I was at a get together with some of my girlfriends last weekend, and somehow I mentioned throwing something in my compost pile. One of my friends stopped me and said “Wait…you have a compost pile?” Then she smiled and said “Of course you have a compost pile!” because I think I’ve earned a little bit of a reputation with my friends as the “crunchy Suzy Homemaker mom”. I may or may not have thrown myself into this category when I said I made my own granola bars one day. Anyway, back to the compost.
What to compost:
- Vegetable peels and scraps
- Fruit peels and scraps
- Leaves (make sure they are not sprayed leaves if you will be using your compost dirt in your vegetable garden)
- Leftover food that needs to be tossed (I rarely do this – I truly try to use up all of my leftover food because I can’t stand throwing away food, it’s expensive!)
What not to compost:
- The stickers on produce. I have heard from various sources that these stickers are biodegradable, but I disagree. On the rare occasion that one has slipped by, I see it for ages in the compost pile. Plus, what are those stickers made of? Strange dyes and glues? Remove all your produce stickers before washing your produce as soon as you get home from the store and you will keep your compost bin from looking like funfetti cake mix.
- Anything that was not once alive. I actually took a gardening class this past spring and the teacher told us he composted an entire horse after it died from old age. I have not tried this.
You do not need to live on a 10 acre horse farm to be able to have a compost pile. Trust me, I live in a tightly packed suburban neighborhood, with a homeowner association to boot, and I have never had a problem. Compost piles do not smell bad. I can’t vouch for those that have animal scraps in them, but I have never noticed any smell coming from mine and it decomposes a lot faster than you would think. You will be left with a rich black dirt that is great for adding to your garden, but even if you do nothing with your compost dirt, it is still a great practice. You will be amazed at how much less you have to empty your kitchen trash bin and you will be helping keep a ton of trash bags out of landfills.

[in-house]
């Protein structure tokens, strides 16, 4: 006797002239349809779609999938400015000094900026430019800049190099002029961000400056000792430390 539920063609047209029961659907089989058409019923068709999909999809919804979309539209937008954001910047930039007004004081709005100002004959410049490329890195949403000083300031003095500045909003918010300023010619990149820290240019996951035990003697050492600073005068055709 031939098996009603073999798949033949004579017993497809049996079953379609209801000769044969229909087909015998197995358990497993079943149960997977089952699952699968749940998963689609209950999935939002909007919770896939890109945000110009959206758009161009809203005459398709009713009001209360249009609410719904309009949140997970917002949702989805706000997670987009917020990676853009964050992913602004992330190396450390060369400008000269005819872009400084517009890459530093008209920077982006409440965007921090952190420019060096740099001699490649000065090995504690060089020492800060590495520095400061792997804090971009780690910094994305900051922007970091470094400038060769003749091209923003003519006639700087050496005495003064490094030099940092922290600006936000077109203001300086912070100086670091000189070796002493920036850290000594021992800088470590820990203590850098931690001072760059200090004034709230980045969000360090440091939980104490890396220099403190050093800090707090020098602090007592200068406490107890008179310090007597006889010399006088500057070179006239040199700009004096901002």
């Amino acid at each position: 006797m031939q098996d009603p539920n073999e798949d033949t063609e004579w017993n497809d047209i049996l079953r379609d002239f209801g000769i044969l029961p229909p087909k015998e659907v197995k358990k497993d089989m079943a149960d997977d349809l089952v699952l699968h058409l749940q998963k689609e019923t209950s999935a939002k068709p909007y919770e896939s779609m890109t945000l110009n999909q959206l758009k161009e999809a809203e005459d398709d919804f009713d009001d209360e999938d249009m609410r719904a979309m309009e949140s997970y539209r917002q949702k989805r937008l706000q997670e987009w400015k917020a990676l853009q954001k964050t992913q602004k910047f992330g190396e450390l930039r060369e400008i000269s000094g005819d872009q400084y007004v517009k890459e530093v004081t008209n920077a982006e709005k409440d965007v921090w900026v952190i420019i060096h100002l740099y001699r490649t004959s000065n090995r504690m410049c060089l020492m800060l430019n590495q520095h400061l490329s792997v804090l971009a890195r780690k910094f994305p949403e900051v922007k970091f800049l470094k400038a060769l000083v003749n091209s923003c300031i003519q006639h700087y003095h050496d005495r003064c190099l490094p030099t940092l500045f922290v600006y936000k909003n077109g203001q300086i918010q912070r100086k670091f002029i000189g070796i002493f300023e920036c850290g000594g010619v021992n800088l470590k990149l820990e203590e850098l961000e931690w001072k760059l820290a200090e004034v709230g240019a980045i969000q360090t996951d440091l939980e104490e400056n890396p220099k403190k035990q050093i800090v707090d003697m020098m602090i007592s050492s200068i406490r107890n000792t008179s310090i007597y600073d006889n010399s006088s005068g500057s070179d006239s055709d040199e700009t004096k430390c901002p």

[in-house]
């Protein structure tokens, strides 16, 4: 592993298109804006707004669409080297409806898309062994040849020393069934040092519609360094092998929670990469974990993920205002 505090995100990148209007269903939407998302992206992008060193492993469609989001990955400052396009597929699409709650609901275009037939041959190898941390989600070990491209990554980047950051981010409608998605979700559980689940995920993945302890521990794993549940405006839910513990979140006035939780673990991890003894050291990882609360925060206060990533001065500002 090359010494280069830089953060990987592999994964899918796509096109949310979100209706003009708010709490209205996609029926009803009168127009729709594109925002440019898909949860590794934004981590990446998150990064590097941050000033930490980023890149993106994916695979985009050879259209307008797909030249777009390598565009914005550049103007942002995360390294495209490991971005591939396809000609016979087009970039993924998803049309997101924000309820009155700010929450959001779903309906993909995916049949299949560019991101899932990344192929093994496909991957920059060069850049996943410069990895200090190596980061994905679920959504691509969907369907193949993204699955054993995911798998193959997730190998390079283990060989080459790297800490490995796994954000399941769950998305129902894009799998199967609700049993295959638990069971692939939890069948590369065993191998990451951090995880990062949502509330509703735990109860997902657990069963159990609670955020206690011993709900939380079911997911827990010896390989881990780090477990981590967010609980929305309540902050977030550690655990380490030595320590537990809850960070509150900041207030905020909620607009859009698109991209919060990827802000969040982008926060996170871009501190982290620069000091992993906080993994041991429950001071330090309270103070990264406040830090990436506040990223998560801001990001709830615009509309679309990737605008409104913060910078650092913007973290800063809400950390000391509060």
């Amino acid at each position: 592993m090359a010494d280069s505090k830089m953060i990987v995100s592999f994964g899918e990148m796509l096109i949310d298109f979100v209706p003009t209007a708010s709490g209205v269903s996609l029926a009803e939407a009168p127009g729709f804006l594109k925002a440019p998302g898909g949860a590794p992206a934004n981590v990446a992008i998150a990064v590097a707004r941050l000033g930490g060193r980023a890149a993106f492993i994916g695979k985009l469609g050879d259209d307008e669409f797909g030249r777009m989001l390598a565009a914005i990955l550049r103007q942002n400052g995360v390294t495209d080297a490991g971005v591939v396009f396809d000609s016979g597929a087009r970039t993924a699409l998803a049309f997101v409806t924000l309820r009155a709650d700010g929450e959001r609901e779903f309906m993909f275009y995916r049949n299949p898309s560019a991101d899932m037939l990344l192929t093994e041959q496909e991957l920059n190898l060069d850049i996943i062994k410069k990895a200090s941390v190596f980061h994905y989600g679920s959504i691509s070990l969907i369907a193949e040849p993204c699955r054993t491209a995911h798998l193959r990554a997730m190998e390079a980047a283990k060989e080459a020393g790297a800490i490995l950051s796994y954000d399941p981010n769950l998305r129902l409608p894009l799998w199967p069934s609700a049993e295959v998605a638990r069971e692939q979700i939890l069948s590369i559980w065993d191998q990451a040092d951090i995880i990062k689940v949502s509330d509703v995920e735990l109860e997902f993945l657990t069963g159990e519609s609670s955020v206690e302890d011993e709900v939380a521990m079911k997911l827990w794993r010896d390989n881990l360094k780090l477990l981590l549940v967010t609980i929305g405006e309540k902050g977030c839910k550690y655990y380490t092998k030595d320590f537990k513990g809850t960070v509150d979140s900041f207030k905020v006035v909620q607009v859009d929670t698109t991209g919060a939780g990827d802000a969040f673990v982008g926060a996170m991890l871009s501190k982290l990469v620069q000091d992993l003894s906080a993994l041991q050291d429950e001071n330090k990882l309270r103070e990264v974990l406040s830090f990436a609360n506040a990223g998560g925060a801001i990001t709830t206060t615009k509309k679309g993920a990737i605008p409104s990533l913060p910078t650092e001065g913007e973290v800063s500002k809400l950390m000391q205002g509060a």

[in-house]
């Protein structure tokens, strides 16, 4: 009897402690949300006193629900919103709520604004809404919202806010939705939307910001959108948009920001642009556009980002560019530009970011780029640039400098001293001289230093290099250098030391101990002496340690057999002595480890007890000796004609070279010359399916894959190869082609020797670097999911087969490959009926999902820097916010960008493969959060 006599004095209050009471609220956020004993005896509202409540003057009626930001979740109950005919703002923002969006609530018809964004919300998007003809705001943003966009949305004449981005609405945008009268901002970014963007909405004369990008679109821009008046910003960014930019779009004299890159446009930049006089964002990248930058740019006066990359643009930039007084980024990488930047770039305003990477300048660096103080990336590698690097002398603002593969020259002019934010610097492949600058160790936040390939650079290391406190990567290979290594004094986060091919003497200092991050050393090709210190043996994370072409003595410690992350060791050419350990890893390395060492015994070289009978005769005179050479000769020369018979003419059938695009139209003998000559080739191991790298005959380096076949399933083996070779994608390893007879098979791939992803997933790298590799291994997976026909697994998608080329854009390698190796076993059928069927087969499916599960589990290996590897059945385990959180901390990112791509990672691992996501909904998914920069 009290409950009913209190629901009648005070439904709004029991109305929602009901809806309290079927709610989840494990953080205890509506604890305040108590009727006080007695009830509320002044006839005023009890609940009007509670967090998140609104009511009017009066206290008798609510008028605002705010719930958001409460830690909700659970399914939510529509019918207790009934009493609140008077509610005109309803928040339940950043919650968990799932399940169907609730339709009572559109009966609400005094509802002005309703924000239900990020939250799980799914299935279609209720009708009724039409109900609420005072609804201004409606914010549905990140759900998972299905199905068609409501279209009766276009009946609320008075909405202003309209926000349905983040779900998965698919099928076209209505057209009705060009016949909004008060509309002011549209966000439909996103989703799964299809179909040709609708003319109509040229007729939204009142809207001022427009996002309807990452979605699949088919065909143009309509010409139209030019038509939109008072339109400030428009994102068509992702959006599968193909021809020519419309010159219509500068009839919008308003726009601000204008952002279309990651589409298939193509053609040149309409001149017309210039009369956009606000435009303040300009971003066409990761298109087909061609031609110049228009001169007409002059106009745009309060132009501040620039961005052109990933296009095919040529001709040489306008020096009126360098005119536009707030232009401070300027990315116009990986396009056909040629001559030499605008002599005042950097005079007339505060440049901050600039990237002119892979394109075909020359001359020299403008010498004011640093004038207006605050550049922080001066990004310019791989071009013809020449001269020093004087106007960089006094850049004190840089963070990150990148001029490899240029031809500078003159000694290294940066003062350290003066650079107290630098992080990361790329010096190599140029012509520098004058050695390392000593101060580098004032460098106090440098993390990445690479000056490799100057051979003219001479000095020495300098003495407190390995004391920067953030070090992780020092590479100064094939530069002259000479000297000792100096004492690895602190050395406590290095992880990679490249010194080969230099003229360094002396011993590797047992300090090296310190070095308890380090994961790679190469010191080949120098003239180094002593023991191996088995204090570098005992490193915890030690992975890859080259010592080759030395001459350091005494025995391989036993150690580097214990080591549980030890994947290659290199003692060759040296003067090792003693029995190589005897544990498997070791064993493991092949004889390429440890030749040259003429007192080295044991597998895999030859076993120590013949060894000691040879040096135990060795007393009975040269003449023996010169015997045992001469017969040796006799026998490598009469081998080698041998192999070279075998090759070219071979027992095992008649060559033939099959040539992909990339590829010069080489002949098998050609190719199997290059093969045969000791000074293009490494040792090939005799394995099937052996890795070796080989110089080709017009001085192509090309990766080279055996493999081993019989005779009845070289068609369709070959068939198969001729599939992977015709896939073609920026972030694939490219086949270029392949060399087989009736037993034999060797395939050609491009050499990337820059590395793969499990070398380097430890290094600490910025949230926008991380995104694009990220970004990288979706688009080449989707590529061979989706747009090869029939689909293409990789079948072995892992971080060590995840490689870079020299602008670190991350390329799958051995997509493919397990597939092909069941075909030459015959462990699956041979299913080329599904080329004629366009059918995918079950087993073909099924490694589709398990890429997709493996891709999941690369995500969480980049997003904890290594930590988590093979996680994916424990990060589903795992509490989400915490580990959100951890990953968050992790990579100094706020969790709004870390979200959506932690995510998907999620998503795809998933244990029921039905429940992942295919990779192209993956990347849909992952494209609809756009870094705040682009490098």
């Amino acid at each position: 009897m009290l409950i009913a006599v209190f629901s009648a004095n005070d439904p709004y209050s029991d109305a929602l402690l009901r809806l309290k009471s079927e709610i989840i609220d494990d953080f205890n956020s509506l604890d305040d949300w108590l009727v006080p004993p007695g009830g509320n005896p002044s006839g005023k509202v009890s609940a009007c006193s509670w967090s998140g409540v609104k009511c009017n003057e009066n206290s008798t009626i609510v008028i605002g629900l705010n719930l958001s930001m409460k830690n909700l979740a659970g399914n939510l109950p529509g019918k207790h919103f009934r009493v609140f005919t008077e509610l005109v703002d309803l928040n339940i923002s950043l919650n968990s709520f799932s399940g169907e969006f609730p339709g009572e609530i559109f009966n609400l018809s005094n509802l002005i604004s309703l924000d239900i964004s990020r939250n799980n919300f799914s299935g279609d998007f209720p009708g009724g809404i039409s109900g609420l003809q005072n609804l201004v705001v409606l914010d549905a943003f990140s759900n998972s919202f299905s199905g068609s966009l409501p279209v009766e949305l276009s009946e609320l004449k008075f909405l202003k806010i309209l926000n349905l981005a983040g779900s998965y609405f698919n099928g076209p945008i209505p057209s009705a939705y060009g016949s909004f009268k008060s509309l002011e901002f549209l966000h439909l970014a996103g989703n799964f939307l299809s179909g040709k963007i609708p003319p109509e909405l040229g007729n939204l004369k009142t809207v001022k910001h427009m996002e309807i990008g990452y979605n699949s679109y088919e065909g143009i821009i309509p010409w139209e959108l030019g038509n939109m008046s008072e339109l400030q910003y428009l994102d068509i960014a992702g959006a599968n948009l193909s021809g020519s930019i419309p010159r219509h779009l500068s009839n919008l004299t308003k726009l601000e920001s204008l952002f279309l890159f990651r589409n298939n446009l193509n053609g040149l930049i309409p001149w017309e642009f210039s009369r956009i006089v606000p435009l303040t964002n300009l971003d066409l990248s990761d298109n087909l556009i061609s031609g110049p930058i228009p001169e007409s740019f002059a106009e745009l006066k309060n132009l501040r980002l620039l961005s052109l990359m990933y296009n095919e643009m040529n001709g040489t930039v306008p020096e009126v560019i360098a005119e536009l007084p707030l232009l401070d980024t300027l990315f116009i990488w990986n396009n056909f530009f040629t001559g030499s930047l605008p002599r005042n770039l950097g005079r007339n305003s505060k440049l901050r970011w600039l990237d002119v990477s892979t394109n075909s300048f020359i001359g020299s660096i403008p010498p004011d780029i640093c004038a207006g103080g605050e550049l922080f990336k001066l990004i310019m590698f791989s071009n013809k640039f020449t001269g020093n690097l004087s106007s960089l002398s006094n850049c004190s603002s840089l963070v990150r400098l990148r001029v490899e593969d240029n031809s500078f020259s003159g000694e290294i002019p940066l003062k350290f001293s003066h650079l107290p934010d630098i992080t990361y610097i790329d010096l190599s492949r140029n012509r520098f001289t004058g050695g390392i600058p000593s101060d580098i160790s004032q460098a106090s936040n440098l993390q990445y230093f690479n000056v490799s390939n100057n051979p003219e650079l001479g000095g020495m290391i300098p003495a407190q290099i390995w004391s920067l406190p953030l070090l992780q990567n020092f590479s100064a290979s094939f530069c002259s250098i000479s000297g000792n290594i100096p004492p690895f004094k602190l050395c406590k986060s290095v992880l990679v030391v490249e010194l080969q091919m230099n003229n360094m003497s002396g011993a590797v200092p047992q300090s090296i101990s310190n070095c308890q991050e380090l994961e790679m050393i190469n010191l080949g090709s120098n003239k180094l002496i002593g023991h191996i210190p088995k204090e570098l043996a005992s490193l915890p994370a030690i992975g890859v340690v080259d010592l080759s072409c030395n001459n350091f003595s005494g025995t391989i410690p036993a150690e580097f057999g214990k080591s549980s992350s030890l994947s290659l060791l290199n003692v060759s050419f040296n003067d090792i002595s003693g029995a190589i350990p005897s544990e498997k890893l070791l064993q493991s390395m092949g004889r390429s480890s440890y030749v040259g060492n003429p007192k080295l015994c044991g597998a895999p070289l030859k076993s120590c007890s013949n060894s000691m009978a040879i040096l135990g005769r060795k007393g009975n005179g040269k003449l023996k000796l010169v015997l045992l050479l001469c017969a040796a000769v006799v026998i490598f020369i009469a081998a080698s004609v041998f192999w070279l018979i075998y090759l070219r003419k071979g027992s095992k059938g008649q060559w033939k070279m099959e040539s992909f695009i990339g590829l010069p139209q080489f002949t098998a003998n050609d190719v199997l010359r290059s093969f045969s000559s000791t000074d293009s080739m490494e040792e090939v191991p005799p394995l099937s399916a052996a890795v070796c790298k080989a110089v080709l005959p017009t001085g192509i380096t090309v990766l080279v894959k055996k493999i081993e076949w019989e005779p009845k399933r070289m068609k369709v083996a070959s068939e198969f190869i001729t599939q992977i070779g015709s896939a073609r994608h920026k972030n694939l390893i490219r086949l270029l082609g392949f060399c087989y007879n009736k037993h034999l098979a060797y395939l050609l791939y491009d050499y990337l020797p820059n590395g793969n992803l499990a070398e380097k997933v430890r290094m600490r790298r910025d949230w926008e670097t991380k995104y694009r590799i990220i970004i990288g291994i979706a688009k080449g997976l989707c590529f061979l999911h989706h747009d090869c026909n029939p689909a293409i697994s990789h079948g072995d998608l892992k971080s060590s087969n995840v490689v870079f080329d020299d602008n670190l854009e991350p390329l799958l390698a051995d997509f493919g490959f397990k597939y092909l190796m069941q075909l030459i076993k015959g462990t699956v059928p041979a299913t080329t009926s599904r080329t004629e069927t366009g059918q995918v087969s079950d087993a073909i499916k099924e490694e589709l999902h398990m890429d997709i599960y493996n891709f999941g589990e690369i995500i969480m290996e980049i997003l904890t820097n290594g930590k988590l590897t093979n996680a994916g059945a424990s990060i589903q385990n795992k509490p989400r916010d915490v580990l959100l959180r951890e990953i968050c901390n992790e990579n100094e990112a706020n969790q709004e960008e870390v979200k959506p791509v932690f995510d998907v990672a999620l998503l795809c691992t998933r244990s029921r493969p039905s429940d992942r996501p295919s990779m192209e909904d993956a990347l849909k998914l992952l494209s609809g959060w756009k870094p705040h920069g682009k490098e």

You do not need to order a fancy composting contraption to have a compost pile. What you really need is a few stakes from Home Depot and a small roll of flexible wire fencing. Pound your stakes into a 2 foot by 2 foot square, wrap your fencing around, and your compost pile is ready to go. I would probably not put it right next to your neighbors porch or by the kids swing set, but if you can find a little area tucked away in your yard that would be the best choice.
You are going to need a place to put compost scraps in your kitchen while you accumulate them throughout the day. I usually dump my compost bin into the outdoor pile every night, but I know some people that go 2 or 3 days before emptying. I have this compost bin for my counter, and while it works great, I do think it is a little on the small side. I have friends that use a food grade plastic 5 gallon bucket with a lid, and this would definitely give you more space, but will take up more room in your kitchen and would not look as nice sitting out on your counter top. Whatever you choose, make sure it has some kind of a lid or you are going to have a serious fruit fly issue.
That’s it! Start composting today and you will quickly wonder how you ever didn’t do it.